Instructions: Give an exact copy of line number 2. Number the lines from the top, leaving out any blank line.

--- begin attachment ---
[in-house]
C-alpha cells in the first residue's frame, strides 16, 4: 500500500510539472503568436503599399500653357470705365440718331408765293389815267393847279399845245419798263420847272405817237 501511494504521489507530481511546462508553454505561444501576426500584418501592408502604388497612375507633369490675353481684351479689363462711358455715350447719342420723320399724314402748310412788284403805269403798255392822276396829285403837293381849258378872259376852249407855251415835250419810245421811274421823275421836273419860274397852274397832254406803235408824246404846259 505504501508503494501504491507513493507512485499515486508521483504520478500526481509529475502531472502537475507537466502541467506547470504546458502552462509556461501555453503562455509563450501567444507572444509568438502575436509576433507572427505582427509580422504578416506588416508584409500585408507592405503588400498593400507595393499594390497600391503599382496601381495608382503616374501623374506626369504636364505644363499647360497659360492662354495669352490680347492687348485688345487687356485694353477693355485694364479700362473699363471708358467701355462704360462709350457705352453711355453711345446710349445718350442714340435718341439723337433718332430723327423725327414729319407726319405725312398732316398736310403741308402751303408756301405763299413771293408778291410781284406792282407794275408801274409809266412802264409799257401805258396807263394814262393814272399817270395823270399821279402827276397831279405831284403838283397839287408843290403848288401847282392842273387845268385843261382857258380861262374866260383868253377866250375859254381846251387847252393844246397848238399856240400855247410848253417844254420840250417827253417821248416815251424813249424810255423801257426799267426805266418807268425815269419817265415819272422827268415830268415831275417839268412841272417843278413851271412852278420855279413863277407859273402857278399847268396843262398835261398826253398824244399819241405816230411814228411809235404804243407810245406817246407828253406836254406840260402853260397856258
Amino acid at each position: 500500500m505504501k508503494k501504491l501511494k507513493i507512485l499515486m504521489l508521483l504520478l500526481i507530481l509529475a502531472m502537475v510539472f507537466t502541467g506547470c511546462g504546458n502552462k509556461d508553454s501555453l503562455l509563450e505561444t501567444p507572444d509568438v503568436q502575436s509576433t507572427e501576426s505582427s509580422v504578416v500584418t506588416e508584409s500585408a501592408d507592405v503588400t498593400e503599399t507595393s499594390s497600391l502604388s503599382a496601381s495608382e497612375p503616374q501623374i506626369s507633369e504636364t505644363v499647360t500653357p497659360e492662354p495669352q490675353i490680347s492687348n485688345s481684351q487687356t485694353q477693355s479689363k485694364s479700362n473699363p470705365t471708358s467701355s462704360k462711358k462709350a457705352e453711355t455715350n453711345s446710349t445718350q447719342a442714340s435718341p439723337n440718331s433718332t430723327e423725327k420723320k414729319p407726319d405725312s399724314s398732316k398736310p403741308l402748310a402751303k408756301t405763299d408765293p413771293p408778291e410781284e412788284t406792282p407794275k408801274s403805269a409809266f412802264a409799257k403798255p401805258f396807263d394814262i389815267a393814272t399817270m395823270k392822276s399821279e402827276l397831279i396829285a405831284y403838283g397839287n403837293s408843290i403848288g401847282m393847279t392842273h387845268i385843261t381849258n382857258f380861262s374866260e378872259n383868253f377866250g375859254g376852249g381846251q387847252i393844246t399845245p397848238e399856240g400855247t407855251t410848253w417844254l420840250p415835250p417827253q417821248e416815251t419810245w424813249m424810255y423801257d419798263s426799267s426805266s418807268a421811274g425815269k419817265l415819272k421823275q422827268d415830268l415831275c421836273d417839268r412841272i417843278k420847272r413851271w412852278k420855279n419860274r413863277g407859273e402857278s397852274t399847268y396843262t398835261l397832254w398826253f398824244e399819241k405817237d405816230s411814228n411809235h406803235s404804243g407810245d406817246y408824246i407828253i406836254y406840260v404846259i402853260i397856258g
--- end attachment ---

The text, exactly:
C-alpha cells in the first residue's frame, strides 16, 4: 500500500510539472503568436503599399500653357470705365440718331408765293389815267393847279399845245419798263420847272405817237 501511494504521489507530481511546462508553454505561444501576426500584418501592408502604388497612375507633369490675353481684351479689363462711358455715350447719342420723320399724314402748310412788284403805269403798255392822276396829285403837293381849258378872259376852249407855251415835250419810245421811274421823275421836273419860274397852274397832254406803235408824246404846259 505504501508503494501504491507513493507512485499515486508521483504520478500526481509529475502531472502537475507537466502541467506547470504546458502552462509556461501555453503562455509563450501567444507572444509568438502575436509576433507572427505582427509580422504578416506588416508584409500585408507592405503588400498593400507595393499594390497600391503599382496601381495608382503616374501623374506626369504636364505644363499647360497659360492662354495669352490680347492687348485688345487687356485694353477693355485694364479700362473699363471708358467701355462704360462709350457705352453711355453711345446710349445718350442714340435718341439723337433718332430723327423725327414729319407726319405725312398732316398736310403741308402751303408756301405763299413771293408778291410781284406792282407794275408801274409809266412802264409799257401805258396807263394814262393814272399817270395823270399821279402827276397831279405831284403838283397839287408843290403848288401847282392842273387845268385843261382857258380861262374866260383868253377866250375859254381846251387847252393844246397848238399856240400855247410848253417844254420840250417827253417821248416815251424813249424810255423801257426799267426805266418807268425815269419817265415819272422827268415830268415831275417839268412841272417843278413851271412852278420855279413863277407859273402857278399847268396843262398835261398826253398824244399819241405816230411814228411809235404804243407810245406817246407828253406836254406840260402853260397856258